The second paragraph of Bernstein’s quote is best expanded on by bringing in the writings of Larry Summers, particularly in the past couple of years. Summers has been talking about a particular kind of bubble economy, called “secular stagnation.” Under the secular stagnation scenario, employment remains depressed and recoveries weak as the economy goes through cycles of increasingly deep recessions. In that kind of cycle, a recession is expected, but the timing cannot be anticipated. In any case, there is the expectation that the Fed, Congress, and the executive branch work together to prepare for the worst. Clearly, in the current political climate, there is no preparation for what is sure to be an eventual down-cycle of some kind. That we aren’t ready for the next recession is an understatement, not only from the standpoint of what the executive and Congress should have been doing, but also what direction the Fed is choosing to go in.
While economists’ comments are what gets the most bandwidth in the discussion about the economy in the media, there are grassroots organizations that are active in this arena. In “Liberals fought for Janet Yellen to lead the Fed. Now they hope she’s ‘more ally than adversary,’” Ylan Q. Mui writes:
“So activists at the Center for Popular Democracy, a coalition of liberal groups, organized workers to protest in Washington and at the central bank’s regional branches across the country, then reached out to lawmakers and liberal economists to amplify their message. Seeded with money from Silicon Valley, the two-year-old organization has turned the effort, known as Fed Up, into a powerful vehicle for the liberal critique of the central bank.
Nobel Prize-winning economist Joseph Stiglitz, one of Yellen’s friends and boosters, joined the group’s demonstration here in Wyoming last year. Fed Up is also taking aim at the lack of diversity in the top rungs of the central bank and is pushing to remove bankers from the Fed’s boards of directors — a proposal backed by Democratic presidential nominee Hillary Clinton. Activists worked with Rep. John Conyers, a Democrat from Michigan, to create a “Full Employment” caucus within the House, urging the central bank not to raise rates until the unemployment rate falls to 4 percent for all races.
During Yellen’s appearances on Capitol Hill, Fed Up members donned green shirts with the slogan “Whose Recovery?” and filled the seats behind her. Democratic lawmakers echoed their dissatisfaction from the dais.”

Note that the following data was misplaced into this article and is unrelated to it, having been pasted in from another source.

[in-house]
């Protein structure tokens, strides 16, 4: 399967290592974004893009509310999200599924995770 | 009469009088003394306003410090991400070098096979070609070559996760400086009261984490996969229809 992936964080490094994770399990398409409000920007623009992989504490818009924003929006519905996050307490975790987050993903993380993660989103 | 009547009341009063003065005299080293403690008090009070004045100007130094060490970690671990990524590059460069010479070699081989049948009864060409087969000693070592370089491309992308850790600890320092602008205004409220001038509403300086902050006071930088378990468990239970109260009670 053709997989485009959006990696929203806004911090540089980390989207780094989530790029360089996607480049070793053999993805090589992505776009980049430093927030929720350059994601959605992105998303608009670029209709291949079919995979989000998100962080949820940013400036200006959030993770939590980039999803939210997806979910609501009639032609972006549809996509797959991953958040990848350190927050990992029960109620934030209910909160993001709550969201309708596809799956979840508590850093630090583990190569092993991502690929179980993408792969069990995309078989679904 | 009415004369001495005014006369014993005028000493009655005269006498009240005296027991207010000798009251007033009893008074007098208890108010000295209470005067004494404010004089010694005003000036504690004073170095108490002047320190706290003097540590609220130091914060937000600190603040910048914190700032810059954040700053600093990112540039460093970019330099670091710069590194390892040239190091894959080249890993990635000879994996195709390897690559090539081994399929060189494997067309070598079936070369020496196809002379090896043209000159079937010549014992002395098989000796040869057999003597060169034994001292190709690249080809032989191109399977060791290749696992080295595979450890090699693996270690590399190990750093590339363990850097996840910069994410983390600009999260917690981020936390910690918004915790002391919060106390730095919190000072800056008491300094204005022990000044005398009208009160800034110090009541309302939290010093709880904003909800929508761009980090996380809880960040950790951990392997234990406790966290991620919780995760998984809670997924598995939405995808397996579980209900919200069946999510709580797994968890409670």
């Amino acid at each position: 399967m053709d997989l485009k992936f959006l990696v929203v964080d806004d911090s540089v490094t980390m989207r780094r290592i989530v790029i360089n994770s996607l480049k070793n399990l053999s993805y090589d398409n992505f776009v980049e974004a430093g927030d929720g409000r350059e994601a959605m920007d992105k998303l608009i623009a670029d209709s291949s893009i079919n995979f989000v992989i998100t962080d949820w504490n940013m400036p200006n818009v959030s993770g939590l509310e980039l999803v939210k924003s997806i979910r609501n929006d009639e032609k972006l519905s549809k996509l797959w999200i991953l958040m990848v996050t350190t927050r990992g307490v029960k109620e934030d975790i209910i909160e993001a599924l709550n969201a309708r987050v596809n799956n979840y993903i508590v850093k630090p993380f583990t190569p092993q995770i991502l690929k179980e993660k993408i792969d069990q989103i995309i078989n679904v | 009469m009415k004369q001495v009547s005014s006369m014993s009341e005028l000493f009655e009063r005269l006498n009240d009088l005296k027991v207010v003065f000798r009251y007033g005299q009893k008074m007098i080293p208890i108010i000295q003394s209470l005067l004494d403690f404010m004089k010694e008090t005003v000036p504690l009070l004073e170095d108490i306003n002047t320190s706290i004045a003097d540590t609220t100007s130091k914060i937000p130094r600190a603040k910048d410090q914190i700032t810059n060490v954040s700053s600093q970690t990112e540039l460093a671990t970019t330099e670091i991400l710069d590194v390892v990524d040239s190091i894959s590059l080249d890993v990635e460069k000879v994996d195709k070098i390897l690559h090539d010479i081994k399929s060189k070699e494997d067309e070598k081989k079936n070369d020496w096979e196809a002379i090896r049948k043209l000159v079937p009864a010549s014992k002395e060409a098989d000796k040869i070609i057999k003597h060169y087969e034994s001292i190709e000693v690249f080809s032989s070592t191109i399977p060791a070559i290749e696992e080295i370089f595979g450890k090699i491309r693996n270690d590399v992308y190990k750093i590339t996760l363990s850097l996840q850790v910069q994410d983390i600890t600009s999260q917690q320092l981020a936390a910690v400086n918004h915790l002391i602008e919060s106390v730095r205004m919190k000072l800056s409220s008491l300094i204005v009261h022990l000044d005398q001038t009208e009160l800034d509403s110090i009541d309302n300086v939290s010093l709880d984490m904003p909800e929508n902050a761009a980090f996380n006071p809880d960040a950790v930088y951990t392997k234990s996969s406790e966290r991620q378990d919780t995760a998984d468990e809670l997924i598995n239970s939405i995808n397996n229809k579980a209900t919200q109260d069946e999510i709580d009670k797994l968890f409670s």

Just a few days before this year’s Jackson Hole meeting, Larry Summers wrote a very thoughtful piece reflecting on a paper by John Williams of the San Francisco Fed, in which he concludes:
“Nowhere is there room to cut rates by anything like the normal 400 basis points in response to potential recession. This is the primary monetary and indeed macroeconomic policy challenge of our generation. I hope it will be very much in focus at the Fed conference in Wyoming’s Jackson Hole next week.”
As Reuters reports from this year’s Jackson Hole meeting:
“Although U.S. government data earlier on Friday showed the economy growing only sluggishly in the second quarter, Yellen said a lot of new jobs were being created and economic growth would likely continue at a moderate pace.
“I believe the case for an increase in the federal funds rate has strengthened in recent months,” Yellen said in a speech at the Fed’s annual monetary policy conference in Jackson Hole, Wyoming.
Yellen said the Fed already thinks it is close to meeting its goals of maximum employment and stable prices, and she described consumer spending as “solid” while noting business investment was weak and exports had been hurt by a strong U.S. dollar.”
Obviously, Summers’ wishes did not come true. Paul Krugman’s “Slow Learners” commentary on that same piece by Larry Summers is of particular import in understanding the dynamics:
“And the sheer persistence both of depressed economies and of low inflation/interest rates should by now have led to a big rethinking. Depression economics redux has now gone on as long as stagflation did.
Yet rethinking has been glacial at best. People who warned about the coming inflation in 2009 are warning about the coming inflation in 2016. Orthodox fears of budget deficits still dominate a lot of discourse. And the Fed still clings to an inflation target originally devised in the belief that the kind of thing that has happened to our economy would never happen.”